The hardest part was figuring out how to centre the collar in the plate. Eventually I turned a little holder in the lathe, it holds the collar centered it in the chuck of the router, The top part is cone shape. All I have to do is put the little jig in the router, put the collar on the cone and it is centered. I was able to mark the screw holes and drill them.
The purpose of the collar is to distance the blade from the edge of the pattern. This allows an opening that is smaller than the pattern. I had screwed the first pattern onto a piece of plywood so they would not slip out of alignment.
Here I have made a second pattern using my first one. This second pattern will be used to cut supporting pieces that fit under the opening and support waterproof gaskets.
To cut the bulkhead opening it was a simple matter of lining up the pattern and marking the cut, making a rough cut with the jig saw. It makes the router cut much simpler if most of the material is removed with the saw. Then using a flush cut bit to go around the pattern and tidied up the opening. As long as the pattern is good, the opening is good.
I flipped the pattern over, marked, rough cut and routed the opening cleanly.
The openings to bulkhead 3 are done and took no time at all to make once everything was set up and the patterns made.
I will be able to cut doors and backing pieces using combinations of bits and collars and these will be fast to cut too.
Finishing the hatch openings
I had cut the opening using templates, but I now need to prepare a liner to give a lip and to stiffen the board. I'm not re inventing the wheel here. Several people have made variations on this theme and I found an old description for much the same design on a Kayak website. Small craft advisor used to sell something like this as well.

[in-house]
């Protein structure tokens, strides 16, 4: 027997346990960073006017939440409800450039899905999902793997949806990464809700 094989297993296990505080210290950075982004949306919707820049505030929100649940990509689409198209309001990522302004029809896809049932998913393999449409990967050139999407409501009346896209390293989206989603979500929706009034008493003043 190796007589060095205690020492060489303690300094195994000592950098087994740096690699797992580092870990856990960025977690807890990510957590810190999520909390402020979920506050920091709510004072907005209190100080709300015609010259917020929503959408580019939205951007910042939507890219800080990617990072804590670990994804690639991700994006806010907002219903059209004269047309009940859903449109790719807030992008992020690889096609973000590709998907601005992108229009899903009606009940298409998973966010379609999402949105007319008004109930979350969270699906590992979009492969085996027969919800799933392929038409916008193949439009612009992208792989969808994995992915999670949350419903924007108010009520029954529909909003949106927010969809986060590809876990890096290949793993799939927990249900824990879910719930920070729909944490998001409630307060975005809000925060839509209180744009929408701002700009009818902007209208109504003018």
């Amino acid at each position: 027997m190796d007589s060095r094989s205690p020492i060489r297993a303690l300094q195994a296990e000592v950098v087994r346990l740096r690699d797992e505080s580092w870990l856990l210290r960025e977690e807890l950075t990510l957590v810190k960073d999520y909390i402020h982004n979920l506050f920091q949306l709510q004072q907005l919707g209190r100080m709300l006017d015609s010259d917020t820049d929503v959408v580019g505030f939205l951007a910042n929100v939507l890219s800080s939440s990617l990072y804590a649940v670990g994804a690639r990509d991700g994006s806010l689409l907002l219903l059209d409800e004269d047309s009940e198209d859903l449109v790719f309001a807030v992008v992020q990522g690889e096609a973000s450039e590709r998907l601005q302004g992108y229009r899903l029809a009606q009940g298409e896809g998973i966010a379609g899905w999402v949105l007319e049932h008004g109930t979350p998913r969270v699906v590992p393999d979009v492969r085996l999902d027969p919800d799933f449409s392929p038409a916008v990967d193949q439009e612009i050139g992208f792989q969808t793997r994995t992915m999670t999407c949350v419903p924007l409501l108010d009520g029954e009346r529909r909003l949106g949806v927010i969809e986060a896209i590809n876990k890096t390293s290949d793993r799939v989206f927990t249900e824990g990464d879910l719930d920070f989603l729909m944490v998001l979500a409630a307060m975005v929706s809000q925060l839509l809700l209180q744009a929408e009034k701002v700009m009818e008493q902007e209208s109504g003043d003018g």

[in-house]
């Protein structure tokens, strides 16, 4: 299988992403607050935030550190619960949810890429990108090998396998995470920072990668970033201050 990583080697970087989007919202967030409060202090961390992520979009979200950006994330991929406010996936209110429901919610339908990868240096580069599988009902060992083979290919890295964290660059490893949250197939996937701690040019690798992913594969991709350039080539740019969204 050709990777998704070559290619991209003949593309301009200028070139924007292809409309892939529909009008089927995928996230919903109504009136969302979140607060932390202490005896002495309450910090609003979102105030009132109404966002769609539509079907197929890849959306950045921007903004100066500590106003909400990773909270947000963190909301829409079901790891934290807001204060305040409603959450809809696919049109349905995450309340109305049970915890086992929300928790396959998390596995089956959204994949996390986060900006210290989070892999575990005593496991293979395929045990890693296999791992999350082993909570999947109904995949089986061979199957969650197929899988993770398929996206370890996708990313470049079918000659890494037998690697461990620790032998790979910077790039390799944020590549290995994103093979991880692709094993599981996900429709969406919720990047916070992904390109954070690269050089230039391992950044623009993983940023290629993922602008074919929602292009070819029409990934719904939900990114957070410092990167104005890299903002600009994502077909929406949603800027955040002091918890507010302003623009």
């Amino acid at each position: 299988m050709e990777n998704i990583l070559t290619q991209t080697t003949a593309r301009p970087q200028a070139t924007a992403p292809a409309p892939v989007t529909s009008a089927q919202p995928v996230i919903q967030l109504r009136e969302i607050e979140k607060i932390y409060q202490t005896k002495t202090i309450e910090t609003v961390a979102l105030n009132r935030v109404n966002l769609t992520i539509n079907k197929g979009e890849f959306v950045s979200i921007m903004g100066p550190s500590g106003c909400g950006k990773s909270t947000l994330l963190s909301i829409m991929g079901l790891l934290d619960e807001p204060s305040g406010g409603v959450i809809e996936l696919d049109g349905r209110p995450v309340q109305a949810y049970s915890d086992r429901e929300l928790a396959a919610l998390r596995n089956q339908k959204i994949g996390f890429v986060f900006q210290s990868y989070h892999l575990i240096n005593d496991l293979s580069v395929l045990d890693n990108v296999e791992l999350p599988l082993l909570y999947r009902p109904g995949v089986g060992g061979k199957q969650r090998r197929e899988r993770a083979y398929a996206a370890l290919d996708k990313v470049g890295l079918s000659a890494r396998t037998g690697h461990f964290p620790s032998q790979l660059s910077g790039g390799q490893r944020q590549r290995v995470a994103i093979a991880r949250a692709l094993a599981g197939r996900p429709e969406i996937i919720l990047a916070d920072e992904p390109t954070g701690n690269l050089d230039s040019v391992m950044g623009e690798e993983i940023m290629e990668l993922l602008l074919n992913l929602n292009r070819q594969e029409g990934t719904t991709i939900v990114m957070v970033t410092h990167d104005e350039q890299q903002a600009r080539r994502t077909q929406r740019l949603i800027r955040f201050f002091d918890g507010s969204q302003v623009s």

After figuring out what combination of collar and router bit will give me the best size for the lining piece, I marked it on some plywood. I used one of my templates. Luckily I had ordered an extra sheet of plywood. I fully expected to have to recut some pieces. I was lucky and the piece turned out to be extra. I marked the opening and cut it out just a little larger. I've marked 2 liners on one sheet of ply and will separate them after.
After cleaning up the opening of the lining piece I got the router ready to cut a shallow slot to hold the rubber sealant ring. I have not solved what to use yet. I found a really nice foam rubber sealant tube. It's in Ontario and it's the right size. Unfortunately they only sell it in huge quantities. I'll figure something out.